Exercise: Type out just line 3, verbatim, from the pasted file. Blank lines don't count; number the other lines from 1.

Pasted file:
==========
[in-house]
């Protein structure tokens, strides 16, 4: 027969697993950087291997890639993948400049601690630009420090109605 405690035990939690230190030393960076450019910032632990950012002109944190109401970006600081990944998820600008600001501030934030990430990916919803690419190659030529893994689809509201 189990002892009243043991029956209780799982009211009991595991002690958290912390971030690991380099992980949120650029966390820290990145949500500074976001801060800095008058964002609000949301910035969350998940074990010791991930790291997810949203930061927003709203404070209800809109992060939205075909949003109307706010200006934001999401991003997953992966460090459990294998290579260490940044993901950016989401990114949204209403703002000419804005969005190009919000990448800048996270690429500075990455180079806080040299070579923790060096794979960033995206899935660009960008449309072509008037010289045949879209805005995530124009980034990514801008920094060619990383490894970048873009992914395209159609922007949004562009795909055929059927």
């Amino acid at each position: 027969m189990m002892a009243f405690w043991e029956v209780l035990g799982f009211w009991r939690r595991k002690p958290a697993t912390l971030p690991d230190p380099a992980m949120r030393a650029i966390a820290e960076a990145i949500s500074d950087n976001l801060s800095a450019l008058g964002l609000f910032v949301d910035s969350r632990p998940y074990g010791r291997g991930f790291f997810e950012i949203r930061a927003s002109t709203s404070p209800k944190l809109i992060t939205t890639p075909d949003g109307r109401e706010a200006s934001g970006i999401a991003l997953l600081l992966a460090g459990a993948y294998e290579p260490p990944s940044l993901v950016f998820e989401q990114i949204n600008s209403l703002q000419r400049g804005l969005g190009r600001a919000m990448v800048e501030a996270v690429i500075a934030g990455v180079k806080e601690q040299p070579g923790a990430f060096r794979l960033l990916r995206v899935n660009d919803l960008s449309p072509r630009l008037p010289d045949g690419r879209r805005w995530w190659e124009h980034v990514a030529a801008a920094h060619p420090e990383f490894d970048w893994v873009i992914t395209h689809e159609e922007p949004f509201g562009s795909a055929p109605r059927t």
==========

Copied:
């Amino acid at each position: 027969m189990m002892a009243f405690w043991e029956v209780l035990g799982f009211w009991r939690r595991k002690p958290a697993t912390l971030p690991d230190p380099a992980m949120r030393a650029i966390a820290e960076a990145i949500s500074d950087n976001l801060s800095a450019l008058g964002l609000f910032v949301d910035s969350r632990p998940y074990g010791r291997g991930f790291f997810e950012i949203r930061a927003s002109t709203s404070p209800k944190l809109i992060t939205t890639p075909d949003g109307r109401e706010a200006s934001g970006i999401a991003l997953l600081l992966a460090g459990a993948y294998e290579p260490p990944s940044l993901v950016f998820e989401q990114i949204n600008s209403l703002q000419r400049g804005l969005g190009r600001a919000m990448v800048e501030a996270v690429i500075a934030g990455v180079k806080e601690q040299p070579g923790a990430f060096r794979l960033l990916r995206v899935n660009d919803l960008s449309p072509r630009l008037p010289d045949g690419r879209r805005w995530w190659e124009h980034v990514a030529a801008a920094h060619p420090e990383f490894d970048w893994v873009i992914t395209h689809e159609e922007p949004f509201g562009s795909a055929p109605r059927t």